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John J. Ratey

One may assume that does this book adds sparkle to one’s life hence the author may have given the name “Spark”. The contents of the book may partially bring spark in your life.

So what exactly is this book about? If I want to summarize this book in three words then what I would say the author is giving the message “Physical Exercise, physical exercise , physical exercise” will bring spark in your life.

The book is written very scientifically with detailed case studies how exercise improves the overall life of human beings. So lazy people can take inspiration from this book and try to implement exercise in their daily routine.

The scientific words of wisdom from this book are:

  • It was already known that exercise increases levels of serotonin, norepinephrine, and dopamine—important neurotransmitters that traffic in thoughts and emotions.
  • Darwin taught us that learning is the survival mechanism we use to adapt to constantly changing environments. Inside the microenvironment of the brain, that means forging new connections between cells to relay information.
  • When we learn something, whether it’s a French word or a salsa step, cells morph in order to encode that information; the memory physically becomes part of the brain.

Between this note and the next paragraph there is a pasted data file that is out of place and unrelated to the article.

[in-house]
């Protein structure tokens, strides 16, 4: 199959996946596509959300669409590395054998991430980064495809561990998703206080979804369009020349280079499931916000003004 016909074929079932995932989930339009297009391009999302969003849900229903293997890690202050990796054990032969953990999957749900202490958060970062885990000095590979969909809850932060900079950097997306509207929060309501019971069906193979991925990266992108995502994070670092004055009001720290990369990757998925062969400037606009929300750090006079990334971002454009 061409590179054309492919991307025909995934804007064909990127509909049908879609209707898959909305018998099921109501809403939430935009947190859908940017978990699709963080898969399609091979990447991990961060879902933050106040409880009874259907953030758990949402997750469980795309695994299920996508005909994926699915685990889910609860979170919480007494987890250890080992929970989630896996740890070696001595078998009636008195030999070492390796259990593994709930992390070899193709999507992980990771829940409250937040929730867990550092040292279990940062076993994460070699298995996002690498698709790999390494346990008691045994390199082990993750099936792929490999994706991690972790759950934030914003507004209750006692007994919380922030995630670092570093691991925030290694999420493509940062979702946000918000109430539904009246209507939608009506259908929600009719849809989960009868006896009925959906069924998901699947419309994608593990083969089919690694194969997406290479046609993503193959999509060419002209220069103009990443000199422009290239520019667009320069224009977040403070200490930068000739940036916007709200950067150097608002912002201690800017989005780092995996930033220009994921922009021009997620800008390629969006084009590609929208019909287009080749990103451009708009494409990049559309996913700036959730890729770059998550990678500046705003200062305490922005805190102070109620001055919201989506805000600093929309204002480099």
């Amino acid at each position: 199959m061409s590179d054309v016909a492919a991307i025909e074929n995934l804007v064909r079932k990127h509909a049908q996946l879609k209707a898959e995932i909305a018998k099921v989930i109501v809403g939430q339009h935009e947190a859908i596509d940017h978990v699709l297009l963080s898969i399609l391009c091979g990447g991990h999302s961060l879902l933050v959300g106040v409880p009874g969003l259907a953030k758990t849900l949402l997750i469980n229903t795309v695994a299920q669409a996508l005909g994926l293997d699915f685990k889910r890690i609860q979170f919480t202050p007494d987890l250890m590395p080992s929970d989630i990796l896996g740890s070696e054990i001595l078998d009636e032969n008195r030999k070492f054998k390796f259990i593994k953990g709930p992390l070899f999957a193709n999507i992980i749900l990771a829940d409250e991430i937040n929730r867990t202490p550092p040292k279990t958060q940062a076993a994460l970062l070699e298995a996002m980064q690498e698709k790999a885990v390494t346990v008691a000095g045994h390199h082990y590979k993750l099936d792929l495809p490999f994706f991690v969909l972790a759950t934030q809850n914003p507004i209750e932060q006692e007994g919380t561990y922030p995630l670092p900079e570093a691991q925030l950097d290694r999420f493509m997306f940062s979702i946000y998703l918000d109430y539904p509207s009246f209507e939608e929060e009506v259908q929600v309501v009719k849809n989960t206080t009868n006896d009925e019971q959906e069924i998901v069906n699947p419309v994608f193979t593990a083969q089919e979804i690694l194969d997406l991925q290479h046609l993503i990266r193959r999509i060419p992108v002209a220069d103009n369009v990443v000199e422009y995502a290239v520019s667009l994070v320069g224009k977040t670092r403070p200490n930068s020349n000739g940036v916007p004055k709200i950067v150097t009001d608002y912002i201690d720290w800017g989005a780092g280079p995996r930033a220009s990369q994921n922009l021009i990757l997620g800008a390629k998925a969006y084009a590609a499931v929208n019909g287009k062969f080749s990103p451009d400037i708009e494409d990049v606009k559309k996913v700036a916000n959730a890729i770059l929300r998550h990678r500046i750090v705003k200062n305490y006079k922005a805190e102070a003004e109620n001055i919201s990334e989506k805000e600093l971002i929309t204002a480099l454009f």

• Serotonin, is often called the policeman of the brain because it helps keep brain activity under control. It influences mood, impulsivity, anger, and aggressiveness. We use serotonin drugs such as fluoxetine (Prozac), for instance, because they help modify runaway brain activity that can lead to depression, anxiety, and obsessive-compulsiveness.
  • Norepinephrine, which was the first neurotransmitter scientists studied to understand mood, often amplifies signals that influence attention, perception, motivation, and arousal.
  • Dopamine, which is thought of as the learning, reward (satisfaction),attention, and movement neurotransmitter, takes on sometimes contradictory roles in different parts of the brain.
  • Methylphenidate (Ritalin) eases attention-deficit/hyperactivity disorder (ADHD) by raising dopamine, thus calming the mind.
  • There is metaphor that brain acts as a muscle, and the notion of use it or lose it.
  • Stress sparks brain growth.
  • Our brain often exhibits fight-or-flight response depending on the circumstances.
  • The brain’s panic button, called the amygdala, sets off the chain reaction on receiving sensory input about a possible threat to the body’s natural equilibrium. Being hunted would certainly qualify, but so would being the hunter.
  • The amygdala’s job is to assign intensity to the incoming information, which may or may not be obviously survival related. It’s not just about fear, but any intense emotional state, including, for example, euphoria or sexual arousal.

So if you are scientific buff or questioner kind of person who wants to know whether Exercise is essential then this book is for you.